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It’s Valentine’s season, and that impacts the workplace, too. Nemeth Law management-side labor and employment attorney Anne Widlak looks at the less-than-lovely aspects of office romance. What to do? “No dating” policies are ill advised, hard to enforce and can have negative ramifications on culture.  Implementing a fraternization policy, which sets guidelines for office romance, especially supervisor/employee relationships, is an effective approach.  Be careful the policy doesn’t limit the employees’ ability to discuss non-romantic issues, though…Anne Widlak tells you why. Read More ›

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In what appears to be the first appellate court directly ruling on this issue, a Florida state appeals court ruled last week that Uber drivers are independent contractors and not employees. Read More ›

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A recent Michigan Court of Appeals case emphasizes the importance for employers in carefully drafting arbitration agreements, to ensure that clear notice is provided to an employee that he or she is waiving the right to litigate statutory discrimination claims in court. In the case, Shaya v. City of Hamtramck, plaintiff Steve Shaya was employed by the City of Hamtramck as its Director of Public Services under a written employment agreement. Shaya was later terminated by the City, based on allegations of malfeasance in the performance of his duties. Shaya sued in state court, alleging ethnicity discrimination in violation of Michigan’s Civil Rights Act (CRA) and its Whistleblowers’ Protection Act (WPA). Read More ›

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Now that the election is over and President-elect Trump will take office, employers may be wondering how they will be affected. Who Trump will nominate to the U.S. Supreme Court, what legislation will be passed by Congress, and what regulatory rollbacks will occur are currently all up in the air. One way he can make an immediate impact from day one is through Executive Orders (EOs). Executive Orders have long been used by Presidents to manage operations within the federal government. President Obama used them to make sweeping changes in requirements for federal contractors. President-elect Trump has indicated that reversing many of Obama’s Executive Orders will be among his first acts. Read More ›

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On November 16, 2016, a federal court in Texas issued an order permanently prohibiting the Department of Labor (DOL) from enforcing its new “Persuader Rule.” The DOL’s Persuader Rule interprets a provision of the federal Labor-Management Reporting and Disclosure Act (LMRDA) that requires employers and consultants hired to assist in communicating and advising employees of their rights and the law during a union campaign, to report their business relationship. Read More ›

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Fast food giant McDonald’s recently agreed to pay $3.75 million to settle a lawsuit for wage and hour violations allegedly committed by one of its California franchisees. The federal lawsuit, filed in 2014 by franchisee employees, alleged that McDonald’s was liable as a joint employer under California law. Read More ›

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With the presidential election fast-approaching, employers may be wondering whether their employees are entitled to take time off of work to cast a ballot. Even though employees may be voting in a national election, the answer is determined by state law. A majority of states have laws providing for some form of paid or unpaid "voter leave." Michigan, however, is not one of these states. In other words, there is no law in Michigan that requires an employer to allow its employees to leave during the day to vote. Read More ›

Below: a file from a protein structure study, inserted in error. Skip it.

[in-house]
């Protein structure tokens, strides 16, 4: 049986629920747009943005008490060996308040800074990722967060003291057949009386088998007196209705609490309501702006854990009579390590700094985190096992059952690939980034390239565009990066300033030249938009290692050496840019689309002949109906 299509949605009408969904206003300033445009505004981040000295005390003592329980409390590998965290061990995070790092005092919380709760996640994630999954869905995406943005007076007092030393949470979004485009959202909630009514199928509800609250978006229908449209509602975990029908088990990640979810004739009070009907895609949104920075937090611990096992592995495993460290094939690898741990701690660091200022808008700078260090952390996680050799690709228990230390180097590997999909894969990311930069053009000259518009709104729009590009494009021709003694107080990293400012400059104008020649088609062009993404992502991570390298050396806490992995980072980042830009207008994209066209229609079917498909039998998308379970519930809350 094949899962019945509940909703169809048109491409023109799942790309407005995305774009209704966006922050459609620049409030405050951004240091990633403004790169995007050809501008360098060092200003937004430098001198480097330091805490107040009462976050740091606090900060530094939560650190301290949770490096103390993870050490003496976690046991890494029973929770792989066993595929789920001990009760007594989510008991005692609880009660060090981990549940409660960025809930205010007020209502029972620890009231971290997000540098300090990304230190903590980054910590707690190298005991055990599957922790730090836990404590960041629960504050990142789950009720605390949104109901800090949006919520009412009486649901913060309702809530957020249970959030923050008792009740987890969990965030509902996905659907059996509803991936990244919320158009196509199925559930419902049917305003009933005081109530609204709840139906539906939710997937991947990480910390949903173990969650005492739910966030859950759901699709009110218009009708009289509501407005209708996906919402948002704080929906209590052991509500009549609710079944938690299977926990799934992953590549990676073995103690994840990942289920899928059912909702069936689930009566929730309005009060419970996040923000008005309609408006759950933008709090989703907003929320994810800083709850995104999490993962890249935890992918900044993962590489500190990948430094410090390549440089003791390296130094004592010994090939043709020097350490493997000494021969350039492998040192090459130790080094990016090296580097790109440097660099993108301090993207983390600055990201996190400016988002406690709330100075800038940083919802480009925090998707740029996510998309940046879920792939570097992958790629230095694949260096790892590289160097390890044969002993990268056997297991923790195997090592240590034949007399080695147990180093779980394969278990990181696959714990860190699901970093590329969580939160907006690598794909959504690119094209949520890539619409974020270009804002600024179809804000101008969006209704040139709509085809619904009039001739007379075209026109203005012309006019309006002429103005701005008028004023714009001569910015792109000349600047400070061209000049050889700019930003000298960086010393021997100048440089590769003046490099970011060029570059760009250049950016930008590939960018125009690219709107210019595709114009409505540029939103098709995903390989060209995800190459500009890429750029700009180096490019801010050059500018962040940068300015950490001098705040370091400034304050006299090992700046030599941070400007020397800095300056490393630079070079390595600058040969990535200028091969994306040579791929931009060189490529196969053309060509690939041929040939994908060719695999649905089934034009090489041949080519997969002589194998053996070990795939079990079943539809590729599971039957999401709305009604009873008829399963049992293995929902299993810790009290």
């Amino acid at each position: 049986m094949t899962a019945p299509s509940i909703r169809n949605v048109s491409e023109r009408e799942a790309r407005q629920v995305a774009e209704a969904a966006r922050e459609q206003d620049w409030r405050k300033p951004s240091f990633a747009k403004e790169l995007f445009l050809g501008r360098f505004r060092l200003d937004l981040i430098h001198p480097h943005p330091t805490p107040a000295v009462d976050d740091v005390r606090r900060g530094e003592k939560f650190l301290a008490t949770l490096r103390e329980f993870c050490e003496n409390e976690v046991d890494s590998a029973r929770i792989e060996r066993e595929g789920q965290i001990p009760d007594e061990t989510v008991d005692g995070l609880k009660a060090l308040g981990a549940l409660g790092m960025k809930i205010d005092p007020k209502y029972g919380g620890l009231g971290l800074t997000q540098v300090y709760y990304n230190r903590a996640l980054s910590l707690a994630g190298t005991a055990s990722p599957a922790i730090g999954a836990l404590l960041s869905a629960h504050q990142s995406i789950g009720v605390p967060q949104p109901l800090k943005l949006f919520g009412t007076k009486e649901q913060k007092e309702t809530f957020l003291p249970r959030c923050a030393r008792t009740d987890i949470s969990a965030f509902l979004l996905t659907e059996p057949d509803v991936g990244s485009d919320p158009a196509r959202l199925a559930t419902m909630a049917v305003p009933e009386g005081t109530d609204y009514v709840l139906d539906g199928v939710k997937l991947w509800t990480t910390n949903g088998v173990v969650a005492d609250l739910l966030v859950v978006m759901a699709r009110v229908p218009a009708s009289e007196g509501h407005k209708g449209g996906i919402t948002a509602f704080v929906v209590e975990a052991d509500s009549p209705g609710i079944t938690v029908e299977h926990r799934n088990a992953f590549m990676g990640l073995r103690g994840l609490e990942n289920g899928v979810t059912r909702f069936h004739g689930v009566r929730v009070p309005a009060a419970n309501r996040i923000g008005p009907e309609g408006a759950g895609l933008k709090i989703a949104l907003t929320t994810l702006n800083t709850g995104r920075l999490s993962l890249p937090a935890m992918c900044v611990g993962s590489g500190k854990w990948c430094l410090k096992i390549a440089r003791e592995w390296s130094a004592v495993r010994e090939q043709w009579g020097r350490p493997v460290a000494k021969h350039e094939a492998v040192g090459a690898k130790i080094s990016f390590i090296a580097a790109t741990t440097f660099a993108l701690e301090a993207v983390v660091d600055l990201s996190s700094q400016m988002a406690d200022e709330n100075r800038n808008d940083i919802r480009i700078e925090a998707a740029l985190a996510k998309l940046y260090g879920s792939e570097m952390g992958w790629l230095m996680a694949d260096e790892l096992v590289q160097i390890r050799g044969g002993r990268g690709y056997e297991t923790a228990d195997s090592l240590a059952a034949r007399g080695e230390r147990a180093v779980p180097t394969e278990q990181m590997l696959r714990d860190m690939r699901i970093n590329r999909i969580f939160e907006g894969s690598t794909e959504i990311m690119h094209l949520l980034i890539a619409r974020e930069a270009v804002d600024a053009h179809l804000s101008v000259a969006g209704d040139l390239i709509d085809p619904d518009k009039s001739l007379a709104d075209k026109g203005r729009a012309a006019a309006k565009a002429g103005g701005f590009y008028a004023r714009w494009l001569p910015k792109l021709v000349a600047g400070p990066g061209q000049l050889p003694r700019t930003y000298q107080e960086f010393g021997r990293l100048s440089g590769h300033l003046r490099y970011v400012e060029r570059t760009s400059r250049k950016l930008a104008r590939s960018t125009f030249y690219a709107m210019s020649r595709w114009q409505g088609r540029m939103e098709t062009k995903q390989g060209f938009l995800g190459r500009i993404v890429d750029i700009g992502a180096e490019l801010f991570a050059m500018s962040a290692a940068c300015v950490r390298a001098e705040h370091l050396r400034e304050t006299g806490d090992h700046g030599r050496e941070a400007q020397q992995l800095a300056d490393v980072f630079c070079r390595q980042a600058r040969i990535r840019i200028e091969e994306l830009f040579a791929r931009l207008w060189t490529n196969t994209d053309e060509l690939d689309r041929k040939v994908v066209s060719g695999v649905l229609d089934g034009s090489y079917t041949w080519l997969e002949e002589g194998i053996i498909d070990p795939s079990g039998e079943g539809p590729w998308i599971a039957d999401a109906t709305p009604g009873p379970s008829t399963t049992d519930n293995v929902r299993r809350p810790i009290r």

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Red state? Blue State? While a few states recognize presidential Election Day as a partial holiday of sorts with paid-time off to vote, Michigan is not among them. Nick Huguelet, an attorney with Nemeth Law, offers employers some do’s and don’ts  guidelines on how to handle voter leave and election related issues in the workplace this election season. Read More ›

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Barely two months before the Department of Labor’s (“DOL”) new overtime regulations become effective on December 1, 2016, Michigan and 20 other states are collectively challenging their constitutionality and legality. The lawsuit, along with a similar lawsuit filed by 56 local, regional and national business groups, seeks a court order holding that the regulations are unlawful and unenforceable.

Bills have also been introduced in the House of Representatives and the Senate that would delay the December 1 effective date by 6 months. Read More ›

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Is it back to school or back to work for private college and university teaching assistants, research assistants and fellows? An historic August 23rd ruling by the NLRB said, in essence, these categories are employees first and students second. The case stems from a Columbia University group that sought to unionize. The NLRB’s decision, which overturns a decision from Brown University ten years ago, means if this category pursues and obtains union recognition, they can engage in collective bargaining activities and even go on strike. Nemeth Law attorney Kellen Myers offers highlights of the decision and a word of caution for Michigan’s more than 30 private colleges and universities. Read More ›

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